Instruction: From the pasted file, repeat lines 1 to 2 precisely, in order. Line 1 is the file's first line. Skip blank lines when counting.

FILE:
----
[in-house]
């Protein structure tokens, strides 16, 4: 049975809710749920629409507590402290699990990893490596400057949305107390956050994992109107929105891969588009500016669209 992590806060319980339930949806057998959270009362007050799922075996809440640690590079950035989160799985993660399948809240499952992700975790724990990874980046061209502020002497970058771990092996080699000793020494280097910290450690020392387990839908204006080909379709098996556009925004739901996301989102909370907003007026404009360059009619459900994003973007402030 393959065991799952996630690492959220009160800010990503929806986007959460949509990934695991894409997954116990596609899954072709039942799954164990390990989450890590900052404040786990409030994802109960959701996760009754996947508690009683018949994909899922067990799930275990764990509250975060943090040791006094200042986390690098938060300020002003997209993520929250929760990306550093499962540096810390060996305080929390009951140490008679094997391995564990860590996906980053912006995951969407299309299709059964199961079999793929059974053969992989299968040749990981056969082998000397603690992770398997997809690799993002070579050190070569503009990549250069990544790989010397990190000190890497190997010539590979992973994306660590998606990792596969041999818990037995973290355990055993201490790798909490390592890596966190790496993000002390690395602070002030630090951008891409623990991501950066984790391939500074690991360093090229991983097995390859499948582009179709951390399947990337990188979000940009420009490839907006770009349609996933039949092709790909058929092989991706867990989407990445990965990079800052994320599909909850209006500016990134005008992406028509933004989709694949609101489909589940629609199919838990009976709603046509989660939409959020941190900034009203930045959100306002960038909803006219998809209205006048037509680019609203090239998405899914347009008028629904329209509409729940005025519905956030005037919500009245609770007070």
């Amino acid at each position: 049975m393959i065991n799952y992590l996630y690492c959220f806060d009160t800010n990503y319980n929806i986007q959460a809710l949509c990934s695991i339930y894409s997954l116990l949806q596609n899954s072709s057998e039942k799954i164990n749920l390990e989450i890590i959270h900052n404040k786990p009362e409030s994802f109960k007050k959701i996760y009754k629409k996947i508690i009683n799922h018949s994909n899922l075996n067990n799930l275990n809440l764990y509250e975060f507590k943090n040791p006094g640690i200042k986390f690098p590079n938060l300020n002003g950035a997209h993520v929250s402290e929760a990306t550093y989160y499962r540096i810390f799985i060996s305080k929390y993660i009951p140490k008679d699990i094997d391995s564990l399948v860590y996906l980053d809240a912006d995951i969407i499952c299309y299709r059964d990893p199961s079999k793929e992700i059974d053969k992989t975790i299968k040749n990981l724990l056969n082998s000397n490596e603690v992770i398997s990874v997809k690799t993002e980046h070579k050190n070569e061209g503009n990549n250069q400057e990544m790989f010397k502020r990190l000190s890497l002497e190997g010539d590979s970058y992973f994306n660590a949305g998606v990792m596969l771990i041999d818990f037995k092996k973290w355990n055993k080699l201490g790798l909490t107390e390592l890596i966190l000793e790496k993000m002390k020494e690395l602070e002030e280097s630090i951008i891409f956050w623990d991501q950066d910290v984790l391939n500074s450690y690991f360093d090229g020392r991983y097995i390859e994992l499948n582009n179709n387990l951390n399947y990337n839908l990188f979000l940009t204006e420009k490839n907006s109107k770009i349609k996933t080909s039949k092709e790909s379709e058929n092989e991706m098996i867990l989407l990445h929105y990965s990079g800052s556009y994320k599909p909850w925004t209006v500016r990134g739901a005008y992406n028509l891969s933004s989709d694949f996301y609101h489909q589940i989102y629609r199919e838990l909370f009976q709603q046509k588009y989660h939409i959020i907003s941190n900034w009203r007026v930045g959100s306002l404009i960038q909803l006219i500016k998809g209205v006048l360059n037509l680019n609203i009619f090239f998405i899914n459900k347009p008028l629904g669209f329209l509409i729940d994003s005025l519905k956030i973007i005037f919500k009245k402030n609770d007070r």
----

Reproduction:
[in-house]
């Protein structure tokens, strides 16, 4: 049975809710749920629409507590402290699990990893490596400057949305107390956050994992109107929105891969588009500016669209 992590806060319980339930949806057998959270009362007050799922075996809440640690590079950035989160799985993660399948809240499952992700975790724990990874980046061209502020002497970058771990092996080699000793020494280097910290450690020392387990839908204006080909379709098996556009925004739901996301989102909370907003007026404009360059009619459900994003973007402030 393959065991799952996630690492959220009160800010990503929806986007959460949509990934695991894409997954116990596609899954072709039942799954164990390990989450890590900052404040786990409030994802109960959701996760009754996947508690009683018949994909899922067990799930275990764990509250975060943090040791006094200042986390690098938060300020002003997209993520929250929760990306550093499962540096810390060996305080929390009951140490008679094997391995564990860590996906980053912006995951969407299309299709059964199961079999793929059974053969992989299968040749990981056969082998000397603690992770398997997809690799993002070579050190070569503009990549250069990544790989010397990190000190890497190997010539590979992973994306660590998606990792596969041999818990037995973290355990055993201490790798909490390592890596966190790496993000002390690395602070002030630090951008891409623990991501950066984790391939500074690991360093090229991983097995390859499948582009179709951390399947990337990188979000940009420009490839907006770009349609996933039949092709790909058929092989991706867990989407990445990965990079800052994320599909909850209006500016990134005008992406028509933004989709694949609101489909589940629609199919838990009976709603046509989660939409959020941190900034009203930045959100306002960038909803006219998809209205006048037509680019609203090239998405899914347009008028629904329209509409729940005025519905956030005037919500009245609770007070």